These studies support results of previous reports indicating that fungicide inputs to manage peanut diseases can be reduced without compromising yields (Cantonwine et al. 2006; Monfort et al. 2004; Woodward et al. 2008; Woodward et al. 2009). Cantonwine et al. (2006) evaluated the economic benefits of various integrated disease management systems and found that the standard production system consisting of Georgia Green, conventional tillage, and a 7-spray chlorothalonil program did not maximize net returns. No differences were observed among the four, five or seven-spray programs of chlorothalonil evaluated in their study indicating that by using an integrated system, as many as three applications could be excluded from the standard leaf spot management program. However, those studies focused exclusively on foliar diseases and did not consider soilborne diseases, which can be responsible for significant yield reductions. In addition, the cost of fungicides used to manage soilborne diseases is substantially greater than that of fungicides used solely for leaf spot control.
Although yields varied by location, reductions in yield and net returns for the reduced fungicide program occurred only in the 2004 Tift Co. trial. Overall, yields of the reduced programs were not significantly different from those of the standard programs, and net returns typically favored reduced programs. These results indicate that integrated disease management systems can be used to manage peanut diseases without jeopardizing yield or net returns. Other considerations that must be made when utilizing reduced input programs are the efficacy of fungicides that make up the program and inherient risk of using reduced programs in fields with a history of moderate or high disease pressure.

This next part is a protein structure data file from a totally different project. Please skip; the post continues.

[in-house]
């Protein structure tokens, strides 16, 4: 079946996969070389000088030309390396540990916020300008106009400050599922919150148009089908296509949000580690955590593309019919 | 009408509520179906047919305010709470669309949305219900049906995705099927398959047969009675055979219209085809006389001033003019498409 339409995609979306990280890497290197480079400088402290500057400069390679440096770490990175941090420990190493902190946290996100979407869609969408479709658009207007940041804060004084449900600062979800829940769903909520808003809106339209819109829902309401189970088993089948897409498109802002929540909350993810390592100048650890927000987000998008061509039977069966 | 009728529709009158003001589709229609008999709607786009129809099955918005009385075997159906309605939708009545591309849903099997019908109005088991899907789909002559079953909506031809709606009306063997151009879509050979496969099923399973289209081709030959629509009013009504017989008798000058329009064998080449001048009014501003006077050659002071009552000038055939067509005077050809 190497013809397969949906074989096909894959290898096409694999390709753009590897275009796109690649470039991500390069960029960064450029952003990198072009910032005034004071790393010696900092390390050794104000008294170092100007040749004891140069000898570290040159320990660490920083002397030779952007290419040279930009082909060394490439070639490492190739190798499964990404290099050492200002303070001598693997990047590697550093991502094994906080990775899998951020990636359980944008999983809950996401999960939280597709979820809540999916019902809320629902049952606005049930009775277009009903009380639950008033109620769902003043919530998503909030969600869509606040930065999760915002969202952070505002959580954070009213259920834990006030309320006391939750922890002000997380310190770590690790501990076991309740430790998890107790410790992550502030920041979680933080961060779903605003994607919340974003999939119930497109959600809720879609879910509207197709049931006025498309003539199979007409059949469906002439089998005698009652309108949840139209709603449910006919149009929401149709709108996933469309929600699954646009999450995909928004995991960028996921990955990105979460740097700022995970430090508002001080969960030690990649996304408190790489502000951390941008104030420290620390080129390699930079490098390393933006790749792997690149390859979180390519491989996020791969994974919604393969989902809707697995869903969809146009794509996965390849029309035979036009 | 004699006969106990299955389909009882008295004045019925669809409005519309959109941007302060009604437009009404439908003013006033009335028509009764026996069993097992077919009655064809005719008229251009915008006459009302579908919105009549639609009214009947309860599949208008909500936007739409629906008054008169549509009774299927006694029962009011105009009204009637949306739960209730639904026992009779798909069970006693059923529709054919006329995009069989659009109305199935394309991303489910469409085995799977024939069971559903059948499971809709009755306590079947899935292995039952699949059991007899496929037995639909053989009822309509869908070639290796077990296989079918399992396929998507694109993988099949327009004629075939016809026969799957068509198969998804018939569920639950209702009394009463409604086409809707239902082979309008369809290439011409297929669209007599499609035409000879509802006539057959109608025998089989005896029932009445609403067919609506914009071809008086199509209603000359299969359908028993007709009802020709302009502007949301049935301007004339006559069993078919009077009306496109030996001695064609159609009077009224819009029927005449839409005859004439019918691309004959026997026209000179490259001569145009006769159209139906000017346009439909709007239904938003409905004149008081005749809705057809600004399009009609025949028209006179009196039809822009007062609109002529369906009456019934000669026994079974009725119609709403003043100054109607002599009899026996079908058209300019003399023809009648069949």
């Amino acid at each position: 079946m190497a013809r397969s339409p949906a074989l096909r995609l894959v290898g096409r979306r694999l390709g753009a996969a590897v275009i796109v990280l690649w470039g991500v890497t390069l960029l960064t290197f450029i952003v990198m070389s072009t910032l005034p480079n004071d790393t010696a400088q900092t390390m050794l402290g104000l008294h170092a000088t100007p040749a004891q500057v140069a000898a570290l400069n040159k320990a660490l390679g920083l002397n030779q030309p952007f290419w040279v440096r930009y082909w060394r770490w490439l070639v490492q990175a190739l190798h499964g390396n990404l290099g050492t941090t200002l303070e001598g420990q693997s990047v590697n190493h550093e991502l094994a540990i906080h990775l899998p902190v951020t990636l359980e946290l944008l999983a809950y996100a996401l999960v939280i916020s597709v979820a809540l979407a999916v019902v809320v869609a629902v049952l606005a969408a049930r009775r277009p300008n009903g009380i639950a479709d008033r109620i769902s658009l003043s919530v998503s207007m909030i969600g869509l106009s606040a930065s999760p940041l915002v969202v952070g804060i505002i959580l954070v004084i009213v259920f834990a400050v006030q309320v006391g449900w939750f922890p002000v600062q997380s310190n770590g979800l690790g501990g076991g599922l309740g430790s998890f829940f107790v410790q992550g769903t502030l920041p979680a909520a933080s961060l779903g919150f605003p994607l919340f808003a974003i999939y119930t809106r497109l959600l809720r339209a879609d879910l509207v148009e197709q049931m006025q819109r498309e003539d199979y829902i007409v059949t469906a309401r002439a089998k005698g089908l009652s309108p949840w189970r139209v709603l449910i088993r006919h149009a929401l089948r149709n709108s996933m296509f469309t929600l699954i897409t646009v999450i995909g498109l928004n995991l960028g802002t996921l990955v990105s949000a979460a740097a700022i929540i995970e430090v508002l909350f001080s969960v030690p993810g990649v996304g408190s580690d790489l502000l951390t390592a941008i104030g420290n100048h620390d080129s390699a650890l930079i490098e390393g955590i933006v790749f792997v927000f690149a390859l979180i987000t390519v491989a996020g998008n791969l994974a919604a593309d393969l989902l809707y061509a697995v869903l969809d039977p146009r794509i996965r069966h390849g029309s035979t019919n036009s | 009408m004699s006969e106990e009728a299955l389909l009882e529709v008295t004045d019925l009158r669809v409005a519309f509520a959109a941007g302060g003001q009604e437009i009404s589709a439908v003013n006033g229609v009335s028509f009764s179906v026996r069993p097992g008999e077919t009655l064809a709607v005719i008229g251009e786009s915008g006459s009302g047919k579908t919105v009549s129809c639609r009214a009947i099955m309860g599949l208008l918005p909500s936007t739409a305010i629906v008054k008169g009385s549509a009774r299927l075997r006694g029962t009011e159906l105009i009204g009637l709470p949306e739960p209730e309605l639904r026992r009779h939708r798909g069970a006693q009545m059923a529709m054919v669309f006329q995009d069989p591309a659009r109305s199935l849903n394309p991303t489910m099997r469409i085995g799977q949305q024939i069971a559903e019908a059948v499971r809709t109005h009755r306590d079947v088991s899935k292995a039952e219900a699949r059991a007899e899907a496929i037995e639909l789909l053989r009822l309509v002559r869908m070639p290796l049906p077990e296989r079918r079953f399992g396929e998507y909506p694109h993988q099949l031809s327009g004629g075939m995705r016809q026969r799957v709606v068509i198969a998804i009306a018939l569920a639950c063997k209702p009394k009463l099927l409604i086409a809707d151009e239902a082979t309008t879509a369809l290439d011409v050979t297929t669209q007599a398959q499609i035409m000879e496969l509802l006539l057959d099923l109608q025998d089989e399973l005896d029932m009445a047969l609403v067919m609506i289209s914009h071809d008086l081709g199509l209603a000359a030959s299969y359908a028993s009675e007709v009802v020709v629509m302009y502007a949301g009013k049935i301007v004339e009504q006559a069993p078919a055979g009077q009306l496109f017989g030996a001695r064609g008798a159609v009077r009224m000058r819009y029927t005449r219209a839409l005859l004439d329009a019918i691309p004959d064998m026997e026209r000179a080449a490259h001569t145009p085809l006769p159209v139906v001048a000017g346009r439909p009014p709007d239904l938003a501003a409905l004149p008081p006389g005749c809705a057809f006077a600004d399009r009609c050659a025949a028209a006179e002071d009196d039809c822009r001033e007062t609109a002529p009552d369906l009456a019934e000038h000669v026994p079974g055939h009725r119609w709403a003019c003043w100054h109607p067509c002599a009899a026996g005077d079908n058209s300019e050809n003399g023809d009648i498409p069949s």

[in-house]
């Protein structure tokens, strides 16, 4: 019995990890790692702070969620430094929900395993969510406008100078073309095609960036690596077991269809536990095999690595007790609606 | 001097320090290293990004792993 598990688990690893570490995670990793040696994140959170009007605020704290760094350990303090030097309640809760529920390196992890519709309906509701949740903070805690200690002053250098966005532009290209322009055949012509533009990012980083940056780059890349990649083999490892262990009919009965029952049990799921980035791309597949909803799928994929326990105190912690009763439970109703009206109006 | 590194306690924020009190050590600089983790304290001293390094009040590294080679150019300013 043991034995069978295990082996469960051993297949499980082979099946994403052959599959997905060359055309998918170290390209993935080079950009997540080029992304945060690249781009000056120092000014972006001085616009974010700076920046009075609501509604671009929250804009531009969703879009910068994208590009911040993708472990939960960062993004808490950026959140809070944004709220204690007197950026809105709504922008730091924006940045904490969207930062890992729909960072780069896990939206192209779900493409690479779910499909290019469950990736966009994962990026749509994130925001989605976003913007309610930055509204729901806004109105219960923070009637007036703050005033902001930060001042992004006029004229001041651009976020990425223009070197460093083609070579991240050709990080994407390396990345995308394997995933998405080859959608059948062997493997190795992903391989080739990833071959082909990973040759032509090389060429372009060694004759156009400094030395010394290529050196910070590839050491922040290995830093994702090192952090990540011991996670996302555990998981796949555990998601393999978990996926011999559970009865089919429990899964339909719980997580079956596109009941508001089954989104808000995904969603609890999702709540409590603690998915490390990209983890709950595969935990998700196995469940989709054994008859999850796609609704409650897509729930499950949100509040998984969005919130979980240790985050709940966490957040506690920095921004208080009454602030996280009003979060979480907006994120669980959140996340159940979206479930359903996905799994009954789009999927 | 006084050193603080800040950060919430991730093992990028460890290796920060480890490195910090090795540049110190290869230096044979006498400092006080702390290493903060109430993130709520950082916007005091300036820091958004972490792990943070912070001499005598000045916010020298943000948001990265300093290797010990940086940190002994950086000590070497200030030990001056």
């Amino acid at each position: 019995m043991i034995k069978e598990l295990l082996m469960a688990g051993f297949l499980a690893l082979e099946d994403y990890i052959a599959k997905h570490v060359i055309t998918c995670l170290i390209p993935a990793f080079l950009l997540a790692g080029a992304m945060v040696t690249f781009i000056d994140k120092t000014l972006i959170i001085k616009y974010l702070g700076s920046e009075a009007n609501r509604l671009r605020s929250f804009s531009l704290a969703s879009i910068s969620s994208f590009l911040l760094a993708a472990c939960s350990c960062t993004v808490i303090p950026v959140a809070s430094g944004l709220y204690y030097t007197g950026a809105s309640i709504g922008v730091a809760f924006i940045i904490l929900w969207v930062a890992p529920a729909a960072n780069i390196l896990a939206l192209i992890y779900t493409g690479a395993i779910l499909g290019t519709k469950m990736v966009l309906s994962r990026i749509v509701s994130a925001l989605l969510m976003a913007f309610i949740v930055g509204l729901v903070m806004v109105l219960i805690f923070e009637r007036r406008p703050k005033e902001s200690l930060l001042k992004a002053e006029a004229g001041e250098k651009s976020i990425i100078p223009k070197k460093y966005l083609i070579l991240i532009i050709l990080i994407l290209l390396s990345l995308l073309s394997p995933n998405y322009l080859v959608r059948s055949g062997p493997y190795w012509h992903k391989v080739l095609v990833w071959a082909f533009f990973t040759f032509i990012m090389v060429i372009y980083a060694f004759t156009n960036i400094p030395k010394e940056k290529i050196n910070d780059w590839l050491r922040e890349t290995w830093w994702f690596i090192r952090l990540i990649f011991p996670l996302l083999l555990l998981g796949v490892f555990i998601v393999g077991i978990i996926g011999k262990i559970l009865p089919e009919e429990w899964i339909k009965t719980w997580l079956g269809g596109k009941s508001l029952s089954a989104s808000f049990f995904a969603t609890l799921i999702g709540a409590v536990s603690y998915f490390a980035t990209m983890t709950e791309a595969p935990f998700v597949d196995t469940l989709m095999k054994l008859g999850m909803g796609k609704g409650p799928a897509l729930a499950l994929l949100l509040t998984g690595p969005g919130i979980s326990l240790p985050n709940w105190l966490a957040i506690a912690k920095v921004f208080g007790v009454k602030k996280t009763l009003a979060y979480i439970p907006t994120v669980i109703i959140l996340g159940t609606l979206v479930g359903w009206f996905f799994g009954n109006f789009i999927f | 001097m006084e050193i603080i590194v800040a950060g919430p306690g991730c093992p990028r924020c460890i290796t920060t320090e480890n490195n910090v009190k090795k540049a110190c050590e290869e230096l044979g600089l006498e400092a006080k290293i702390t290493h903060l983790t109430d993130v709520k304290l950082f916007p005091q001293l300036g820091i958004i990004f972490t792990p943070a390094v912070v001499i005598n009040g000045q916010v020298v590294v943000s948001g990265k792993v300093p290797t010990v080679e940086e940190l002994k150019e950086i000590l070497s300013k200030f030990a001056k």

This research was funded in part by Georgia peanut growers through grants from the Georgia Agricultural Commodity Commission for Peanuts. We thank Lewis Mullis, Jimmy Mixon and Pat Hilton for technical support.
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- Texas A&M AgriLIFE Extension Service, Lubbock, TX 79403, and Dept. of Plant and Soil Science, Texas Tech University, Lubbock TX 79409
- Dept. of Plant Pathology, University of Georgia, Coastal Plain Experiment Station, Tifton, GA 31793
- Dept. of Agricultural and Applied Economics, University of Georgia, Coastal Plain Experiment Station, Tifton, GA 31793-0748 * Corresponding author (email: email@example.com)